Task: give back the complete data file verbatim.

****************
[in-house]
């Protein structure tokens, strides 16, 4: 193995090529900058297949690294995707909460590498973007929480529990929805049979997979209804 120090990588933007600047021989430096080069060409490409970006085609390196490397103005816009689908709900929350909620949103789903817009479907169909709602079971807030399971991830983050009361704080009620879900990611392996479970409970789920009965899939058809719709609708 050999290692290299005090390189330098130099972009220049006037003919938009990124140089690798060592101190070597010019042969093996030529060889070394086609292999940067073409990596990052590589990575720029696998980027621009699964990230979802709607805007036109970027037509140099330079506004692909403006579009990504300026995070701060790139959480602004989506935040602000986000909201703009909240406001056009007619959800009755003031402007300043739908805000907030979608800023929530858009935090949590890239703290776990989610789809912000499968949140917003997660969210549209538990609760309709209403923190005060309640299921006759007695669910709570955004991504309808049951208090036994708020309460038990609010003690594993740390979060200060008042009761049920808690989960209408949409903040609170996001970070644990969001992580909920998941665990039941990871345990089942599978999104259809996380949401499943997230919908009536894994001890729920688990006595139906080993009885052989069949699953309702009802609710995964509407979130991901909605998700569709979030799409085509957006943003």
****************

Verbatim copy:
[in-house]
């Protein structure tokens, strides 16, 4: 193995090529900058297949690294995707909460590498973007929480529990929805049979997979209804 120090990588933007600047021989430096080069060409490409970006085609390196490397103005816009689908709900929350909620949103789903817009479907169909709602079971807030399971991830983050009361704080009620879900990611392996479970409970789920009965899939058809719709609708 050999290692290299005090390189330098130099972009220049006037003919938009990124140089690798060592101190070597010019042969093996030529060889070394086609292999940067073409990596990052590589990575720029696998980027621009699964990230979802709607805007036109970027037509140099330079506004692909403006579009990504300026995070701060790139959480602004989506935040602000986000909201703009909240406001056009007619959800009755003031402007300043739908805000907030979608800023929530858009935090949590890239703290776990989610789809912000499968949140917003997660969210549209538990609760309709209403923190005060309640299921006759007695669910709570955004991504309808049951208090036994708020309460038990609010003690594993740390979060200060008042009761049920808690989960209408949409903040609170996001970070644990969001992580909920998941665990039941990871345990089942599978999104259809996380949401499943997230919908009536894994001890729920688990006595139906080993009885052989069949699953309702009802609710995964509407979130991901909605998700569709979030799409085509957006943003």